Deck Leaks, Mast Step Are Top Concerns

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The Ericson 34-2 hull hand-laminated monocoque structure made from a single mold.

The boats structure relies on the tri-axial force grid, which Ericson describes as a one piece hand laminated system of fiberglass transverse and longitudinal hat section beams fiberglassed inside the hull bottom to support the mast, shroud, keel and engine loads. It is constructed of unidirectional roving matte, and woven roving, with limber holes for draining.

Ericson 34’s fiberglass-bonded hull-to-deck

The deck is balsa-cored with extra laminate at high stress areas and additonal reinforcement at all deck penetrations and load bearing areas-winch pads, stanchion bases, etc.

Headsail sheet winches are mounted on fiberglass islands that are part of the deck molding. Plywood is frequently used by builders to add compression strength to laminates under hardware.

One of the more reassuring features is the laminated hull-to deck joint, a labor intensive feature that is rarely seen in production boats today.

A few owners in our survey report leaking shroud chainplates, and cracking in the force grid at the mast step.

The ballast is a lead casting bolted on with 12 bolts. A surveyor might recommend one be pulled for inspection, depending on the condition of the boat.

Leaky portlights and hatches are common on boats of this age, and along with the mast step, you’ll want to check the grid where it ties into shroud loads. Sharp corners in lockers or external locker lids may have gelcoat cracking.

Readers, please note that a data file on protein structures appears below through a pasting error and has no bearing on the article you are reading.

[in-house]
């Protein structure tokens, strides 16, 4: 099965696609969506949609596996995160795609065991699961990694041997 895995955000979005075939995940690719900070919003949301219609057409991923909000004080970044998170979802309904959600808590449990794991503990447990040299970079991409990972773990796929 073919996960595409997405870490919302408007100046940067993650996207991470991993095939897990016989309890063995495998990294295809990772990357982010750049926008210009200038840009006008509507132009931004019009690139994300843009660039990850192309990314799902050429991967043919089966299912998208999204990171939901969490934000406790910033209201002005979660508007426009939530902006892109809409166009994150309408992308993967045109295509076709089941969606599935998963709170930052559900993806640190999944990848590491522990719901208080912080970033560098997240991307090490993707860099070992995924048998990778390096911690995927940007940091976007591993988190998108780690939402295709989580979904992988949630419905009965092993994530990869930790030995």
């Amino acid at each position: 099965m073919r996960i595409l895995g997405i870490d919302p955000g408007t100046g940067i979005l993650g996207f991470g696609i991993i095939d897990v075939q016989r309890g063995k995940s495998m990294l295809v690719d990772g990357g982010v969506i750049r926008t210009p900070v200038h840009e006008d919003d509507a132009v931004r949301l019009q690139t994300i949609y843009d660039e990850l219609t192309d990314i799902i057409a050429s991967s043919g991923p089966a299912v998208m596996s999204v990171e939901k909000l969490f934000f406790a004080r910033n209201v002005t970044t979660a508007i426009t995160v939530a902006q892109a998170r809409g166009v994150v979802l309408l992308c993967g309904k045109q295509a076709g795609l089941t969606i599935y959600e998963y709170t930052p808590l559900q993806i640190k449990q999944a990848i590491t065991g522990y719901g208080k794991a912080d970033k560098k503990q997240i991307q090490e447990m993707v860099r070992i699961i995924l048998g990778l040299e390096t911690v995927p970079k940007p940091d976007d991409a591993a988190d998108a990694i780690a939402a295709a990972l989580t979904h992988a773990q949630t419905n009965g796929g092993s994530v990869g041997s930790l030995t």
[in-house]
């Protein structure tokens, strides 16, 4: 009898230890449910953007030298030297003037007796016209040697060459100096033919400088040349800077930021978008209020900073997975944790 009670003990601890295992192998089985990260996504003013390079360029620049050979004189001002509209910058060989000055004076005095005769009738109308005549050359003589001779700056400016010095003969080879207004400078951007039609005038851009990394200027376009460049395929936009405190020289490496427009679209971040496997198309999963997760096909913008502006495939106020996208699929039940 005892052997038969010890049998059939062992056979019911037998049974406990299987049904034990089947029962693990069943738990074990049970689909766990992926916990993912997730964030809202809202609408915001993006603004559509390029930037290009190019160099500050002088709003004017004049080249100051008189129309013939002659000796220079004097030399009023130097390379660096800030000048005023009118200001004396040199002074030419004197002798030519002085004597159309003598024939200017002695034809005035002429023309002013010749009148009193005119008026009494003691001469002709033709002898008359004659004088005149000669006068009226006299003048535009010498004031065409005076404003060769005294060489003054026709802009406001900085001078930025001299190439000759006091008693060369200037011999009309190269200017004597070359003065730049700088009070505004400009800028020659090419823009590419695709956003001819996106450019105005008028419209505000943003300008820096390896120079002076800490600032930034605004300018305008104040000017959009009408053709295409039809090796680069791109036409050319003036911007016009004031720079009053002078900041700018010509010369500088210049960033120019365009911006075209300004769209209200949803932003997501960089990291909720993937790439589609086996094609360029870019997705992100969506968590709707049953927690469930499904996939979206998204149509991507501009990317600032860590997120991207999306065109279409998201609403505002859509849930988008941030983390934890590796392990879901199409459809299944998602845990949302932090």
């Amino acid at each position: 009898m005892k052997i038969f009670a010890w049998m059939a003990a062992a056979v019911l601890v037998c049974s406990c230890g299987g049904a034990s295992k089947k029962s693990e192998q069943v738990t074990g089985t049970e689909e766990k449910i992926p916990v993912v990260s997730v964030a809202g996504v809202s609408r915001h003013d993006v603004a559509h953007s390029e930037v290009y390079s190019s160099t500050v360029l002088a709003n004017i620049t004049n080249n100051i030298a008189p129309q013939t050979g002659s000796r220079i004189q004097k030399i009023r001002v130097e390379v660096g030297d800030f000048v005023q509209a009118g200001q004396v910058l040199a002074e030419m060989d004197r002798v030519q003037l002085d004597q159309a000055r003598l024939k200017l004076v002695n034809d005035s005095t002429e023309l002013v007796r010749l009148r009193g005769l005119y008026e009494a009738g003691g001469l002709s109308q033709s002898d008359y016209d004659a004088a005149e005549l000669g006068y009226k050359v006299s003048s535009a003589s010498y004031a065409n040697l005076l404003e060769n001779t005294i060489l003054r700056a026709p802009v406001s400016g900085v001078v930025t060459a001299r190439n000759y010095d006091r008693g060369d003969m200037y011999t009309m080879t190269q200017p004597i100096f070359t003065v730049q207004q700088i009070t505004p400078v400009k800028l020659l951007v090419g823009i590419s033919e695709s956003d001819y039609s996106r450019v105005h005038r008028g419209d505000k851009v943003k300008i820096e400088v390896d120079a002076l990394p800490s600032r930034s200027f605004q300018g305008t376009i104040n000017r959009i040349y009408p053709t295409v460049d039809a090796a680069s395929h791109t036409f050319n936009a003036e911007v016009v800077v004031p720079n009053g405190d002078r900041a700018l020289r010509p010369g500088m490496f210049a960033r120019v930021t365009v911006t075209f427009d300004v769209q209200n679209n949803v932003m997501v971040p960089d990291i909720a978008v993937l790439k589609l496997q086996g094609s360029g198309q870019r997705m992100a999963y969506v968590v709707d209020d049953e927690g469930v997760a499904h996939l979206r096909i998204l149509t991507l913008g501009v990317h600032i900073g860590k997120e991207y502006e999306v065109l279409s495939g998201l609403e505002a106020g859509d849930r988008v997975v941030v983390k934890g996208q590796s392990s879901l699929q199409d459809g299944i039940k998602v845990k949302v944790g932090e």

In the later version the 35-2, about 30 percent of our surveyed owner had hull blisters. Owners of two 34s in our survey reported blisters.

Practical Sailor has been independently testing and reporting on sailboats and sailing gear for more than 45 years. Supported entirely by subscribers, Practical Sailor accepts no advertising. Its independent tests are carried out by experienced sailors and marine industry professionals dedicated to providing objective evaluation and reporting about boats, gear, and the skills required to cross oceans. Practical Sailor is edited by Darrell Nicholson, a long-time liveaboard sailor and trans-Pacific cruiser who has been director of Belvoir Media Group's marine division since 2005. He holds a U.S. Coast Guard 100-ton Master license, has logged tens of thousands of miles in three oceans, and has skippered everything from pilot boats to day charter cats. His weekly blog Inside Practical Sailor offers an inside look at current research and gear tests at Practical Sailor, while his award-winning column,"Rhumb Lines," tracks boating trends and reflects upon the sailing life. He sails a Sparkman & Stephens-designed Yankee 30 out of St. Petersburg, Florida.

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